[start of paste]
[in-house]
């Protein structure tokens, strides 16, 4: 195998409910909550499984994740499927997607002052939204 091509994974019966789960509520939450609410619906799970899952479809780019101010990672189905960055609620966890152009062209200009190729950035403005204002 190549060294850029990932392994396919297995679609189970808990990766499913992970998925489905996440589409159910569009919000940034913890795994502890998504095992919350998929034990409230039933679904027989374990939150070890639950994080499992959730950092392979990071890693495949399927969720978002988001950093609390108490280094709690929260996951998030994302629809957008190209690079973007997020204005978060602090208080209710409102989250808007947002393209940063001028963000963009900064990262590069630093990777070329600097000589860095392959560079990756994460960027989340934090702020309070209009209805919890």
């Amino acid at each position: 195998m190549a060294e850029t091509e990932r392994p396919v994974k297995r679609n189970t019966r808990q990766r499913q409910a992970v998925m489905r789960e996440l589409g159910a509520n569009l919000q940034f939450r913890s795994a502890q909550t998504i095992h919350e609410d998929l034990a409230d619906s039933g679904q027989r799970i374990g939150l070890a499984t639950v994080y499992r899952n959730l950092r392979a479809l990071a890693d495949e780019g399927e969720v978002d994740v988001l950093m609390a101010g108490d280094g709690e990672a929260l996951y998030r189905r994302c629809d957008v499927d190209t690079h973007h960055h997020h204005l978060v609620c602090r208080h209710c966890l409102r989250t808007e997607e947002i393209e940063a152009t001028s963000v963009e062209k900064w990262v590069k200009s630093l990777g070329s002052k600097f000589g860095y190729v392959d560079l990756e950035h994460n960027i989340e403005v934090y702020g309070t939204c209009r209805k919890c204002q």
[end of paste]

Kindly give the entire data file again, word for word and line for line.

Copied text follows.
[in-house]
């Protein structure tokens, strides 16, 4: 195998409910909550499984994740499927997607002052939204 091509994974019966789960509520939450609410619906799970899952479809780019101010990672189905960055609620966890152009062209200009190729950035403005204002 190549060294850029990932392994396919297995679609189970808990990766499913992970998925489905996440589409159910569009919000940034913890795994502890998504095992919350998929034990409230039933679904027989374990939150070890639950994080499992959730950092392979990071890693495949399927969720978002988001950093609390108490280094709690929260996951998030994302629809957008190209690079973007997020204005978060602090208080209710409102989250808007947002393209940063001028963000963009900064990262590069630093990777070329600097000589860095392959560079990756994460960027989340934090702020309070209009209805919890």
């Amino acid at each position: 195998m190549a060294e850029t091509e990932r392994p396919v994974k297995r679609n189970t019966r808990q990766r499913q409910a992970v998925m489905r789960e996440l589409g159910a509520n569009l919000q940034f939450r913890s795994a502890q909550t998504i095992h919350e609410d998929l034990a409230d619906s039933g679904q027989r799970i374990g939150l070890a499984t639950v994080y499992r899952n959730l950092r392979a479809l990071a890693d495949e780019g399927e969720v978002d994740v988001l950093m609390a101010g108490d280094g709690e990672a929260l996951y998030r189905r994302c629809d957008v499927d190209t690079h973007h960055h997020h204005l978060v609620c602090r208080h209710c966890l409102r989250t808007e997607e947002i393209e940063a152009t001028s963000v963009e062209k900064w990262v590069k200009s630093l990777g070329s002052k600097f000589g860095y190729v392959d560079l990756e950035h994460n960027i989340e403005v934090y702020g309070t939204c209009r209805k919890c204002q």